Saturday, September 11, 2010

Spirits of the Dead City; Elizabeth Hurley in Aria 1987

“Glück, das mir verblieb” is one of the great love songs of the operatic literature but it is not expressed as love between the two characters who sing it. Paul loves Maria his wife who has died, not Marietta, who is singing, in spite of a strong resemblance to his wife. Marietta does not love Paul, she is self-absorbed; just beginning to bloom.

How can we blame Bruce Beresford, who wrote and directed a segment based on this music for the film “Aria” in 1987, for wanting to express a more direct kind of love? The movie is a collage of ten operatic arias interpreted by ten different directors who were free to break from any traditional associations, or even break from any similarity to plots from the operas themselves.

He was fortunate to have the screen debut of Elizabeth Hurley who undresses during the song. Peter Birch plays her counterpart. It is tough to see the traditional names “Paul” and “Marietta” assigned to them in the credits, their portrayal has nothing to do with either of these operatic characters.

Hurley seemed to be Marietta in life more than in this film. Her website says that she entered a ballet boarding school at age twelve. Folks remember that she was the one to whom Hugh Grant was romantically attached when he was charged with soliciting the services of a female prostitute in 1995.

I wish Beresford chose not to have the actors lip-sync. They make simple German seem like Vulcan language. But more than the mismatched language correspondences, the lack of musical breathing is an obstacle.

Still, once one gets past these flaws, the juxtaposition of the lovers with breathtaking images of Bruges develops connection between the lovers and the city in a way that is impossible in a staging:

Glück, das mir verblieb, (Joy, sent from above,)
rück zu mir, mein treues Lieb. (Hold me close, my true love.)
Abend sinkt im Hag (Darkness ends the day)
bist mir Licht und Tag. (You will light my way.)
Bange pochet Herz an Herz (Fear is throbbing in our hearts)
Hoffnung schwingt sich himmelwärts. (Hope itself soars heavenward.)

Interlude [1:23]:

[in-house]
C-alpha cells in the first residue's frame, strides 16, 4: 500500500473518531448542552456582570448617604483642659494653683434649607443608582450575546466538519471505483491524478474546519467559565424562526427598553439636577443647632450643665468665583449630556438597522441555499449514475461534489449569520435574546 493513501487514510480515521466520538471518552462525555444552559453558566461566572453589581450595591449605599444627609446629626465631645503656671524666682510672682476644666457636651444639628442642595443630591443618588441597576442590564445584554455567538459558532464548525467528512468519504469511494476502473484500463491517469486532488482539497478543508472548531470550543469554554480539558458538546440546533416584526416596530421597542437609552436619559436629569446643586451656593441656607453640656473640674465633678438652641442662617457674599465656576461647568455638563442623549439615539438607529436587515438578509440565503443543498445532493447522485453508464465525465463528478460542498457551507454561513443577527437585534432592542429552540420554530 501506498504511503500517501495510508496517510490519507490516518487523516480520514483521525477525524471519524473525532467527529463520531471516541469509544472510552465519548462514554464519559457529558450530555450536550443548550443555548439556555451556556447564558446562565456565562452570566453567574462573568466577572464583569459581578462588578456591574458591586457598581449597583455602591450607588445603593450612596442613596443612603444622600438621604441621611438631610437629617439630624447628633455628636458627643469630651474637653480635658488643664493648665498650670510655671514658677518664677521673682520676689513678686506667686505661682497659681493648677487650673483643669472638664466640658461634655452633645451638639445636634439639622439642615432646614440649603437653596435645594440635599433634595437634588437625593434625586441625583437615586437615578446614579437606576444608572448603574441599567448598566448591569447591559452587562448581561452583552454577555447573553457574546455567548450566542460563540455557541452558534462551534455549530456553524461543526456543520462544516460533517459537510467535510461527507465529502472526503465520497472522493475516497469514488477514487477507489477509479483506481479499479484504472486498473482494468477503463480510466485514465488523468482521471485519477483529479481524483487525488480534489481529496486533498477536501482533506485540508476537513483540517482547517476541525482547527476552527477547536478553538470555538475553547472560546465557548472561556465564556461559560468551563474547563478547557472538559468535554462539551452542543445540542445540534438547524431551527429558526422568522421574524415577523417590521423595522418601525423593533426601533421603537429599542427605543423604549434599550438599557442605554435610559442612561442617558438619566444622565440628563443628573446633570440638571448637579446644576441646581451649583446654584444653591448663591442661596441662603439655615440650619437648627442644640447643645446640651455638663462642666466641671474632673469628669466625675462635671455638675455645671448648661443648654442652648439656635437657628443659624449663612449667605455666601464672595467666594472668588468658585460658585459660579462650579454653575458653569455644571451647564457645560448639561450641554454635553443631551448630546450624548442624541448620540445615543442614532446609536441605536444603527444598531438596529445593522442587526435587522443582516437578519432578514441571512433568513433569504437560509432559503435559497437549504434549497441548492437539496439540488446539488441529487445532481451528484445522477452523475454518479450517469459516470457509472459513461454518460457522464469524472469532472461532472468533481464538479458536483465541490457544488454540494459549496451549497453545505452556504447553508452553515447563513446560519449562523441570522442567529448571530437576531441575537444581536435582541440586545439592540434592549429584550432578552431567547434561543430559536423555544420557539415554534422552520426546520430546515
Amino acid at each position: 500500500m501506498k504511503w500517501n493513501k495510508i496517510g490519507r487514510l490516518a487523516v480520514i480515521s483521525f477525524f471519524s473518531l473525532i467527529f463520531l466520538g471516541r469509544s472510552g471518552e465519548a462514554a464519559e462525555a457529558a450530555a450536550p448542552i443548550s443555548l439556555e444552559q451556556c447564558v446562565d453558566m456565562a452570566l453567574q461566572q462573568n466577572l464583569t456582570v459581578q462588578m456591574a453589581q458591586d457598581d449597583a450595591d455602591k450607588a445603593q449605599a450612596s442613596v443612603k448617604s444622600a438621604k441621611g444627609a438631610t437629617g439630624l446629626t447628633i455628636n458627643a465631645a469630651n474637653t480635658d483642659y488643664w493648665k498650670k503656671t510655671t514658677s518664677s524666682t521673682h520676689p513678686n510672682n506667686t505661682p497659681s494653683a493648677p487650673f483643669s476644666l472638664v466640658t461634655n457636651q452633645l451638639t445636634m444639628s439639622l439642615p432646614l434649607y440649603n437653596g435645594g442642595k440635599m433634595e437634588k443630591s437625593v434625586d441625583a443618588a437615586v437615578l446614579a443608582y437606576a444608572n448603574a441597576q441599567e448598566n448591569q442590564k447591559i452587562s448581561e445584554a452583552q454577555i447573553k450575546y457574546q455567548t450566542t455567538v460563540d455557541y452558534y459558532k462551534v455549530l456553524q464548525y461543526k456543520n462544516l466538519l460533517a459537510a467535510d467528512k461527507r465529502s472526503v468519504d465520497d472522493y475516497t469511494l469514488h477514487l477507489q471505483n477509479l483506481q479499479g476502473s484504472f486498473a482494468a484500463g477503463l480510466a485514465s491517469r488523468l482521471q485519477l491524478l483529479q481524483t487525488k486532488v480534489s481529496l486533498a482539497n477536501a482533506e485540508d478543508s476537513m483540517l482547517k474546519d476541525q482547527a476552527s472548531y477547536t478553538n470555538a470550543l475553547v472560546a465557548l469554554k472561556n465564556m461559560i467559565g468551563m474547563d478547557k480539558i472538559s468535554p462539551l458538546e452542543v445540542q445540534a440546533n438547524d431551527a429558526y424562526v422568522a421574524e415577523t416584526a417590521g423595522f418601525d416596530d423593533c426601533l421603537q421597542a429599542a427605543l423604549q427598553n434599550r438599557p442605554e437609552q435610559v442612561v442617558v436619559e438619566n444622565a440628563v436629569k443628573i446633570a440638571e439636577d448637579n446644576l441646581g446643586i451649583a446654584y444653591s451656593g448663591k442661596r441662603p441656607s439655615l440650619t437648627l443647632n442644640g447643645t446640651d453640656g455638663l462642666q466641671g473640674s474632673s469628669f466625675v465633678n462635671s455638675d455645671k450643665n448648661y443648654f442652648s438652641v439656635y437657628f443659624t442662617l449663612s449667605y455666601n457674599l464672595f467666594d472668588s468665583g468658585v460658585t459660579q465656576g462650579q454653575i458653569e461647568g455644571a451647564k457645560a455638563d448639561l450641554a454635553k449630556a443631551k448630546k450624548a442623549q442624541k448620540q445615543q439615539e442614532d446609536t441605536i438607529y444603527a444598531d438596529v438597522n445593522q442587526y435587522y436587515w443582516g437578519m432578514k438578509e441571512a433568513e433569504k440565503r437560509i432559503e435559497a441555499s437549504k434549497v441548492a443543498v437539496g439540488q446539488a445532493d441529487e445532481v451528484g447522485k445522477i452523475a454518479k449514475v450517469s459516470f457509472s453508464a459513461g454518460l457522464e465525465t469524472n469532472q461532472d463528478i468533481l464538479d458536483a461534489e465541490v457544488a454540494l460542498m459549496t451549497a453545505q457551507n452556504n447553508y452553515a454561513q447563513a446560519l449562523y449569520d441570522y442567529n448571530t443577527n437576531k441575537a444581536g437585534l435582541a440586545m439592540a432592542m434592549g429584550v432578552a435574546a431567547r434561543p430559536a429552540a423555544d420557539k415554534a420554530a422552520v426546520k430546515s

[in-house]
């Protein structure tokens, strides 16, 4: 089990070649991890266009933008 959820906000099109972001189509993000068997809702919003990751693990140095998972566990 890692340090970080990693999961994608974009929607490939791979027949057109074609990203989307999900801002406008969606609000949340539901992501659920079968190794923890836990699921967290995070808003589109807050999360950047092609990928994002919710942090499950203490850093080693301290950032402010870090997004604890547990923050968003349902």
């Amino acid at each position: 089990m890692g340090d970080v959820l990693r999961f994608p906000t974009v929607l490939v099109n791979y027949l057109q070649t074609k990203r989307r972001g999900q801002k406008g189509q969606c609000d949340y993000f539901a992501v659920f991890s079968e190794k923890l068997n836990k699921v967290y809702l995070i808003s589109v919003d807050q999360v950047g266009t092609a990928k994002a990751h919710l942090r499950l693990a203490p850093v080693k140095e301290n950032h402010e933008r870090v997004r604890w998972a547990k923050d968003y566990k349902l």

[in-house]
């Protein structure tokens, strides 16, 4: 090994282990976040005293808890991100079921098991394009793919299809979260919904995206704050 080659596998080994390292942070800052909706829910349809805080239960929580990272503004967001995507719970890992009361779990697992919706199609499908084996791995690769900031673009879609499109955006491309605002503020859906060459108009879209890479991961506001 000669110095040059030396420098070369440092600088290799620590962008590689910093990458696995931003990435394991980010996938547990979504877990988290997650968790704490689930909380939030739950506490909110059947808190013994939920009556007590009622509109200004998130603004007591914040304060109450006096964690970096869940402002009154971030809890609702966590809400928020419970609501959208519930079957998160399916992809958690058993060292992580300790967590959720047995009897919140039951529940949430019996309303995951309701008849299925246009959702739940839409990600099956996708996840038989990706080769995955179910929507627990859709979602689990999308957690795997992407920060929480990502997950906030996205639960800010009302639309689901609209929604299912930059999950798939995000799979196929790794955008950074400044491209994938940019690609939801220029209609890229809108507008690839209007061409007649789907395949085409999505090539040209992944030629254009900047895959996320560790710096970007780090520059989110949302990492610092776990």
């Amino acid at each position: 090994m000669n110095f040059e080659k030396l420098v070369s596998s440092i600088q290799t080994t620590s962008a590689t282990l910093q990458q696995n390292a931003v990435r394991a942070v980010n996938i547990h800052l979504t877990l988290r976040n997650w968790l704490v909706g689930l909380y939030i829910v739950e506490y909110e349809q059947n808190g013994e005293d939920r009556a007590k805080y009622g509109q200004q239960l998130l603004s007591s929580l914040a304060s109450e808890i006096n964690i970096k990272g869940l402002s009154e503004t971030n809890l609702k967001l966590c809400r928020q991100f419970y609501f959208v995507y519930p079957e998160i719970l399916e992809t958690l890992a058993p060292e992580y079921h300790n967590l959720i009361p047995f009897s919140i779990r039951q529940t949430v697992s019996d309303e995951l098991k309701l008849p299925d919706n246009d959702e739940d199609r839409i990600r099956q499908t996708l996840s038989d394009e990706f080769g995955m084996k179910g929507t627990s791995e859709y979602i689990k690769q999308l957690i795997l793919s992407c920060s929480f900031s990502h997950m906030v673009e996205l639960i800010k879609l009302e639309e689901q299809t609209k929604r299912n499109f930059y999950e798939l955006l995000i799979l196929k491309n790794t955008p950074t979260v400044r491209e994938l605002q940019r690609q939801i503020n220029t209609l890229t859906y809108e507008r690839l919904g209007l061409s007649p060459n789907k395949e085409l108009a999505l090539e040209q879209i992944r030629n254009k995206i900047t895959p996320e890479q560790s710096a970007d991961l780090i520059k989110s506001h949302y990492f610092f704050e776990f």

[Paul:]
Wie wahr, ein traurig Lied. (How true, a sad song.)

[Marietta:]
Das Lied vom treuen Lieb, (The song of a true beloved,)
das sterben muss. (who must die soon.)

[Marietta:]
Welche Mühen Sie? (What troubles You?)

[Paul:]
Ich kenne das Lied. (I know the song.)
Ich hört es oft in jungen, (I heard it often in younger,)
in schöneren Tagen. (in better days.)

At [2:37] Beresford cuts away to images of bridges and reflections. Slowly undulating water, empty squares, white birds. Bruges: city of melancholy charms.

[Paul:]
Es hat noch eine Strophe-- (It has yet another verse--)
weiß ich sie noch? (Do I know it still?)

Second Stanza [3:07]:

[Paul:]
Naht auch Sorge trüb, (Joyful days may flee,)
rück zu mir, mein treues Lieb. (Hold me close, my faithful love.)

[Paul and Marietta:]
Neig dein blaß Gesicht (Time will pass away)
Sterben trennt uns nicht. (But true love will stay.)
Mußt du einmal von mir gehn, (Though we have to part in pain,)
glaub, es gibt ein Aufersteh’n. (Believe, there is an afterlife.)

Aufersteh'n is a powerful word. It is the first word in the poem by Friedrich Gottlieb Klopstock that was used by Mahler for the finale of his second symphony. It is often translated as “resurrection;” it need not be.

As the word "Aufersteh'n" fades so do the characters themselves [4:13].

Statues and quietly falling snow--white as birds--cadence the images from The Dead City. Beresford has captured the resonance of present and past in Bruges.

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